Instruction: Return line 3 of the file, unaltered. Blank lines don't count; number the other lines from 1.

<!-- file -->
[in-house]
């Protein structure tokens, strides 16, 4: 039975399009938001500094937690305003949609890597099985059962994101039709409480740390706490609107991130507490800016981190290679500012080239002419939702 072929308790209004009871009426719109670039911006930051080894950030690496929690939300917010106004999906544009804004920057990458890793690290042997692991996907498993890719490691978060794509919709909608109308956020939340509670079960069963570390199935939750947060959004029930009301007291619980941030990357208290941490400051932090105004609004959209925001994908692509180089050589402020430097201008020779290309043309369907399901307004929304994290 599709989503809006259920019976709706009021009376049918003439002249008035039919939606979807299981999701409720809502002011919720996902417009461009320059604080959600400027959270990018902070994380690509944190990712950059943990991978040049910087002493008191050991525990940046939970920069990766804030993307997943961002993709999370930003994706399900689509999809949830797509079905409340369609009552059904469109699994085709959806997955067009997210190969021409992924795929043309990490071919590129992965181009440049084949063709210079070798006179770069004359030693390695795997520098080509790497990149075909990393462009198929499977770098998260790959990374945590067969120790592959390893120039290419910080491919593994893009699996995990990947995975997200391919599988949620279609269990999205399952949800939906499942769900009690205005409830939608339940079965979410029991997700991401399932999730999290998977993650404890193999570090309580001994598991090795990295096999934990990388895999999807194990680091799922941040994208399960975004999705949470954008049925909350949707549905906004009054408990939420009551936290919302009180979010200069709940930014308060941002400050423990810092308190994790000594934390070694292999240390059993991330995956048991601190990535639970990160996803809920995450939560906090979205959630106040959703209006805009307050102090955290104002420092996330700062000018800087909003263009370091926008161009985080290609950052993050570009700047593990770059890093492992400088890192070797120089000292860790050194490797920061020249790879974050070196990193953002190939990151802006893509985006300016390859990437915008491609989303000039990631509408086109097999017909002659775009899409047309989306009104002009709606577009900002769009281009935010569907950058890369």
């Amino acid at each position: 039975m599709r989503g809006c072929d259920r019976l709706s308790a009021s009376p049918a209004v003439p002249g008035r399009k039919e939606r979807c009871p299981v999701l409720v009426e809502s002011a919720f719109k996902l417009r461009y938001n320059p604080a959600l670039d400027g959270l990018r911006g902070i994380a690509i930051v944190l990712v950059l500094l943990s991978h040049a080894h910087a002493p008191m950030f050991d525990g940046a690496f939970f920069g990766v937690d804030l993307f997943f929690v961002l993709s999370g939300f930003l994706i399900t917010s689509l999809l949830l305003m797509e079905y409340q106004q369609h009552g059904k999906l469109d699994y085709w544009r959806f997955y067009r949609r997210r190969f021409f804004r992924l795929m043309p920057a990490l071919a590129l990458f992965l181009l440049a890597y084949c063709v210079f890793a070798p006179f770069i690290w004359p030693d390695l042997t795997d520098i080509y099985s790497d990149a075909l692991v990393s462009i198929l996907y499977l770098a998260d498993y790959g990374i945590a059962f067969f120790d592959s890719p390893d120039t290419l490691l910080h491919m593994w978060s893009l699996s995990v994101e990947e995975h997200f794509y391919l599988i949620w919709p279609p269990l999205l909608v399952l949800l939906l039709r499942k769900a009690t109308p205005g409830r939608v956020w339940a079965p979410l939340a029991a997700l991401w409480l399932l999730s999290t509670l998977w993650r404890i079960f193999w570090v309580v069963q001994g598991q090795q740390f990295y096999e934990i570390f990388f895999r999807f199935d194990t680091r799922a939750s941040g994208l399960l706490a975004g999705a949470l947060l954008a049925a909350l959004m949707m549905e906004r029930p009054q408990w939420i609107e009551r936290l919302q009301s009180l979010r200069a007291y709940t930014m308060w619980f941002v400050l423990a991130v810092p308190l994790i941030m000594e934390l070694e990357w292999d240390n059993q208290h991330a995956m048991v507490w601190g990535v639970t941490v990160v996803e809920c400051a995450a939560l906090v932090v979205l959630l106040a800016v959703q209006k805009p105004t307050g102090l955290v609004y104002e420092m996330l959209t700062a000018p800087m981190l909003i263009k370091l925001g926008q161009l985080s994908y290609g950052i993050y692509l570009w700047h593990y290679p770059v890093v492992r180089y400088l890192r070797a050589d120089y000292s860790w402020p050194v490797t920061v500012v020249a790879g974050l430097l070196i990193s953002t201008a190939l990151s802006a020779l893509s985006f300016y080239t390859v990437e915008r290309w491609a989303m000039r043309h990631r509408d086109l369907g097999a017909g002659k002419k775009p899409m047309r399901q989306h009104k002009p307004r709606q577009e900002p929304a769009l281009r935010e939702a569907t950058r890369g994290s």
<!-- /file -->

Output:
């Amino acid at each position: 039975m599709r989503g809006c072929d259920r019976l709706s308790a009021s009376p049918a209004v003439p002249g008035r399009k039919e939606r979807c009871p299981v999701l409720v009426e809502s002011a919720f719109k996902l417009r461009y938001n320059p604080a959600l670039d400027g959270l990018r911006g902070i994380a690509i930051v944190l990712v950059l500094l943990s991978h040049a080894h910087a002493p008191m950030f050991d525990g940046a690496f939970f920069g990766v937690d804030l993307f997943f929690v961002l993709s999370g939300f930003l994706i399900t917010s689509l999809l949830l305003m797509e079905y409340q106004q369609h009552g059904k999906l469109d699994y085709w544009r959806f997955y067009r949609r997210r190969f021409f804004r992924l795929m043309p920057a990490l071919a590129l990458f992965l181009l440049a890597y084949c063709v210079f890793a070798p006179f770069i690290w004359p030693d390695l042997t795997d520098i080509y099985s790497d990149a075909l692991v990393s462009i198929l996907y499977l770098a998260d498993y790959g990374i945590a059962f067969f120790d592959s890719p390893d120039t290419l490691l910080h491919m593994w978060s893009l699996s995990v994101e990947e995975h997200f794509y391919l599988i949620w919709p279609p269990l999205l909608v399952l949800l939906l039709r499942k769900a009690t109308p205005g409830r939608v956020w339940a079965p979410l939340a029991a997700l991401w409480l399932l999730s999290t509670l998977w993650r404890i079960f193999w570090v309580v069963q001994g598991q090795q740390f990295y096999e934990i570390f990388f895999r999807f199935d194990t680091r799922a939750s941040g994208l399960l706490a975004g999705a949470l947060l954008a049925a909350l959004m949707m549905e906004r029930p009054q408990w939420i609107e009551r936290l919302q009301s009180l979010r200069a007291y709940t930014m308060w619980f941002v400050l423990a991130v810092p308190l994790i941030m000594e934390l070694e990357w292999d240390n059993q208290h991330a995956m048991v507490w601190g990535v639970t941490v990160v996803e809920c400051a995450a939560l906090v932090v979205l959630l106040a800016v959703q209006k805009p105004t307050g102090l955290v609004y104002e420092m996330l959209t700062a000018p800087m981190l909003i263009k370091l925001g926008q161009l985080s994908y290609g950052i993050y692509l570009w700047h593990y290679p770059v890093v492992r180089y400088l890192r070797a050589d120089y000292s860790w402020p050194v490797t920061v500012v020249a790879g974050l430097l070196i990193s953002t201008a190939l990151s802006a020779l893509s985006f300016y080239t390859v990437e915008r290309w491609a989303m000039r043309h990631r509408d086109l369907g097999a017909g002659k002419k775009p899409m047309r399901q989306h009104k002009p307004r709606q577009e900002p929304a769009l281009r935010e939702a569907t950058r890369g994290s």